An anonymous reader writes "Sometimes, it's the oldest machines that are the most fascinating. PC & Tech Authority has posted this gallery of photos of the first automatic electronic stored-program computer in Australia and one of the first in the world — CSIRAC. The photos show a machine massive in size — the main system comprised nine steel cabinets containing 2000 valves that weighed over 7000kg. Using valve technology and World War II radar systems as a starting point, the machine was used for various purposes including weather forecasting, forestry, loan repayments and building design. It boasted a 1000Hz memory clock and a serial bus that transferred one bit at a time. The system generated so much heat, cool air needed to be blown up through the cabinets from the basement below. In addition to being Australia's first computer, it is also said to have been the first computer to play digital music anywhere in the world. When CSIRAC was turned off for the last time, a witness described it as 'like something alive dying.'" Museum Victoria has some short but informative pages about CSIRAC, too, including this one about programming the thing, and another about the dangers and annoyances of working on it.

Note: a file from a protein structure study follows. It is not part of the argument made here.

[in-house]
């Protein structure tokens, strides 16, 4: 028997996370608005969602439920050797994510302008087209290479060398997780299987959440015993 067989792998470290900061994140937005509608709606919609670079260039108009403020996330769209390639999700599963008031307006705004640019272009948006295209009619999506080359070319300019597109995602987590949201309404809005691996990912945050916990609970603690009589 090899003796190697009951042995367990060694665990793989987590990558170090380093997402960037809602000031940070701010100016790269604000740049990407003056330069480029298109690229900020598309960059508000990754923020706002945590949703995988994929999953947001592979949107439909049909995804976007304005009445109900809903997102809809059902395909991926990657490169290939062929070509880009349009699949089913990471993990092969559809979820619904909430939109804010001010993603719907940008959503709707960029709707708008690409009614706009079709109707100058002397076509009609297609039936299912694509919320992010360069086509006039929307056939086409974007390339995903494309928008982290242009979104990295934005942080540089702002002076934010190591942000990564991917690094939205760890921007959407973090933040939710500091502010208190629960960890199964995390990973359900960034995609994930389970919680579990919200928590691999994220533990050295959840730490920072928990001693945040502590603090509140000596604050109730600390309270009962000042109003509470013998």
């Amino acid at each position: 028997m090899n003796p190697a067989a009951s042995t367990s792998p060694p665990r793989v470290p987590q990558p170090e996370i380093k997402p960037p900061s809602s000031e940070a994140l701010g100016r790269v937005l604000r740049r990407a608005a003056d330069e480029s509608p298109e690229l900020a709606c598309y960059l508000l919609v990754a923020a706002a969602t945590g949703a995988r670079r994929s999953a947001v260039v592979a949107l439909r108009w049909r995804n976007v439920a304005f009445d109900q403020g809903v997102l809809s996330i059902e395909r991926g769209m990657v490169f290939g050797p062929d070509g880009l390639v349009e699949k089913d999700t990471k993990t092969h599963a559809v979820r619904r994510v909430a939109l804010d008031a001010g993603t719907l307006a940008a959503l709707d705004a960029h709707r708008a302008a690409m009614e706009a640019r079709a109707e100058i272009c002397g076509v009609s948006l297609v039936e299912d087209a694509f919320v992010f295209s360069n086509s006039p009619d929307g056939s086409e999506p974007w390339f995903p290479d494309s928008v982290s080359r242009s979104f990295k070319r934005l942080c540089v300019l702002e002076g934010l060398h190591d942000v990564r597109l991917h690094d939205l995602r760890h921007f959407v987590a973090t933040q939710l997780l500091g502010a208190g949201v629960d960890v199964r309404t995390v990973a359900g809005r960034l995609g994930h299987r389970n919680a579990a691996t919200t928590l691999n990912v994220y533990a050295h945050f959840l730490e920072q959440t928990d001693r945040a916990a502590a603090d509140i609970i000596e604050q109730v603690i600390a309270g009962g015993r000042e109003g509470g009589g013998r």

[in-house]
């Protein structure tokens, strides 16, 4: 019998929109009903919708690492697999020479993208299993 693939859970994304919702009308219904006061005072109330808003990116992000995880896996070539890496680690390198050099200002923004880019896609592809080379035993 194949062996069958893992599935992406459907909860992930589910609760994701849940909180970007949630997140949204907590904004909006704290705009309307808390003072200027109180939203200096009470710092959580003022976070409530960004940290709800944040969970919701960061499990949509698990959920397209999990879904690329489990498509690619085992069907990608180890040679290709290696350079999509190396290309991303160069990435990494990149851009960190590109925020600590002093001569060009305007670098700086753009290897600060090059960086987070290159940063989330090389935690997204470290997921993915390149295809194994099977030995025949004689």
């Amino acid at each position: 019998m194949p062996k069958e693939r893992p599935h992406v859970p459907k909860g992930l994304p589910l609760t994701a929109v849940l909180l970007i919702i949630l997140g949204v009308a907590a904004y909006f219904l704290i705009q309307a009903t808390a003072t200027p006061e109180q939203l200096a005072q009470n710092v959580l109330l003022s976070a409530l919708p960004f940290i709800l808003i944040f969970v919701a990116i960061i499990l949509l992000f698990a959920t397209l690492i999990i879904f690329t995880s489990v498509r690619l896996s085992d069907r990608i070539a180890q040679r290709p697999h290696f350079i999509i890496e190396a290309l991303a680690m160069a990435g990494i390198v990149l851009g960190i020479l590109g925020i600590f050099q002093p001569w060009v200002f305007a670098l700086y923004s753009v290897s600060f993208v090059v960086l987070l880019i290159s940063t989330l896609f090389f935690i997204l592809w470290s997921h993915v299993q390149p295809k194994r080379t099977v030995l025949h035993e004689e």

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ArmageddonLord writes with this news from the IEEE Spectrum, reporting on display industry gathering Display Week: "Liquid crystal displays dominate today's big, bright world of color TVs. But they're inefficient and don't produce the vibrant, richly hued images of organic light-emitting diode (OLED) screens, which are expensive to make in large sizes. Now, a handful of start-up companies aim to improve the LCD by adding quantum dots, the light-emitting semiconductor nanocrystals that shine pure colors when excited by electric current or light. When integrated into the back of LCD panels, the quantum dots promise to cut power consumption in half while generating 50 percent more colors. Quantum-dot developer Nanosys says an LCD film it developed with 3M is now being tested, and a 17-inch notebook incorporating the technology should be on shelves by year's end."